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Oxidation is the biggest threat to cask beer. As beer is drawn out of the cask air fills the space that remains. Air has an oxygen content of about 21% its effect on the flavour of beer is rapid and not very pretty. The presence of oxygen also encourages the growth of various non-beneficial bacteria...

Hops are the cone-like flowers of a female climbing vine in the cannabis family which can grow as tall as 18 feet. Hops contain oils, bitter acids, and resins that counterbalance the sweetness of the malted barley, add flavour, provide aroma, and help preserve the beer. Preservation is a key word – the same resins...

The lower carbonation, and warmer serving temperature, although not suitable for all beer styles, yields a more aromatic and flavourful brew that truly “tastes better and is less filling”. While many modern craft brews have their own merits when kegged or bottled there are no shortcuts that reproduce the undeniable charm of the cask-dispensed beer.

It’s finally December and ‘tis the season for roasty, malty, creamy, dark, delicious porters and stouts. But what’s the difference between a porter and stout? The history of the porter goes back about three hundred years, where it was brewed as a full-bodied beer made using moderately kilned brown malt. Stronger versions of porters were...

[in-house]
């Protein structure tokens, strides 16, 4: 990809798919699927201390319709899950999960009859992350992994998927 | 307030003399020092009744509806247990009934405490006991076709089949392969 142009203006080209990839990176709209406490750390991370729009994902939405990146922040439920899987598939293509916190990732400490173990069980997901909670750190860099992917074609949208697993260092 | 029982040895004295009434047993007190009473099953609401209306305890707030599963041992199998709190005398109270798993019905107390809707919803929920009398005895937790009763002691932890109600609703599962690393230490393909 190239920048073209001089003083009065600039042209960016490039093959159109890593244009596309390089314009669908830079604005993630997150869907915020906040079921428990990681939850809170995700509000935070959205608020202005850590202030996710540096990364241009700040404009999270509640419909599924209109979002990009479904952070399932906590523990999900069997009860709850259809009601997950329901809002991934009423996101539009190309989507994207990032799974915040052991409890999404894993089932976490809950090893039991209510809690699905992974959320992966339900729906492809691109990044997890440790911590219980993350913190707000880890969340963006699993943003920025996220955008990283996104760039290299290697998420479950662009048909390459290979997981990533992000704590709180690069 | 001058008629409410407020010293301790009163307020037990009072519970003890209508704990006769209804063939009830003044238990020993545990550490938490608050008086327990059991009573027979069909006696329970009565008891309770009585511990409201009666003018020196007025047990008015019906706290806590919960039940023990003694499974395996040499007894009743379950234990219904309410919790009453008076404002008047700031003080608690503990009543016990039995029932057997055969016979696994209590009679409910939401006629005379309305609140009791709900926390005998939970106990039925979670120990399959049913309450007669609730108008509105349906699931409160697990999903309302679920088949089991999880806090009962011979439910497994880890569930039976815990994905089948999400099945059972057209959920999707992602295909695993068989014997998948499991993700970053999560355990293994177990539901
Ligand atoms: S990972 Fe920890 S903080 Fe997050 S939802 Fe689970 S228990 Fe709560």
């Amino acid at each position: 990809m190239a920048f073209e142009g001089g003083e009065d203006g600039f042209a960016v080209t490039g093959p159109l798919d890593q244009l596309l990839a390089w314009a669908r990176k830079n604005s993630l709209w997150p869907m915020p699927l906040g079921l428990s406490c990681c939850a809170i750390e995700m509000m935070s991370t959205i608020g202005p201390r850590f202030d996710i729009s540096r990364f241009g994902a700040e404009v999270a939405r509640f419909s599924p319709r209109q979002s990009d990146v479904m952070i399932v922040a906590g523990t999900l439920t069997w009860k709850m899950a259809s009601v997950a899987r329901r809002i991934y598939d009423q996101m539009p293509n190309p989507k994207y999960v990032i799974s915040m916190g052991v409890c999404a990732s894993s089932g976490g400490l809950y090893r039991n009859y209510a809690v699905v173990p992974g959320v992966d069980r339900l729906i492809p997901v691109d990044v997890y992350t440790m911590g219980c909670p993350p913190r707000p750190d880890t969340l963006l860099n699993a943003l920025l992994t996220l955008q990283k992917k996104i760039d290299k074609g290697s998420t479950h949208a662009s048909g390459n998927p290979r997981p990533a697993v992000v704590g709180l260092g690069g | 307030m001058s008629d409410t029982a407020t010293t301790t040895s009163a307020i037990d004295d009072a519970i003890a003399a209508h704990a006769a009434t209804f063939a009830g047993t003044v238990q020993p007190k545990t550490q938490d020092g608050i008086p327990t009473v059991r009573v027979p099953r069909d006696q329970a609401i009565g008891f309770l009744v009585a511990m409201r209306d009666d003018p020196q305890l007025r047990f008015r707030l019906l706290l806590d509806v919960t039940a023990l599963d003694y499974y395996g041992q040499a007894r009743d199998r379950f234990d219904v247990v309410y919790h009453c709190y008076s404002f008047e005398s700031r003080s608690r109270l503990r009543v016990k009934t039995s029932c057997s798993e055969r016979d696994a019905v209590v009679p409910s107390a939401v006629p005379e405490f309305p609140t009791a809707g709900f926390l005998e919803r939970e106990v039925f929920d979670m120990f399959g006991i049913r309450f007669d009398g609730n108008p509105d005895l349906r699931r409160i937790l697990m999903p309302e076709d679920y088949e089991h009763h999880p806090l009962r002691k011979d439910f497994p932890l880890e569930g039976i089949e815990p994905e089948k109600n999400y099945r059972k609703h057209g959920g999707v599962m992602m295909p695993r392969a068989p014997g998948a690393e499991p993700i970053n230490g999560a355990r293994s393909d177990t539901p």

Aromas associated with beer mainly come from malt and hops. Malt can smell perfumy-sweet to rich and carmelly. Roasty, toasty, chocolaty are characteristics that come from more heavily kilned malts. Hop aromas are often described as herbal, perfumy, spicy, grassy, floral, piney, and citrusy. Brewpubs often offer beer for take-out that is poured from the...

A relative newcomer to the beer scene, the Brut IPA is one of the biggest beer trends of 2018. But, what does it mean to be a Brut? Borrowing its name from the wine world, the term “brut” describes a style of beer that is both extremely dry and highly carbonated. Unofficial style guidelines suggest...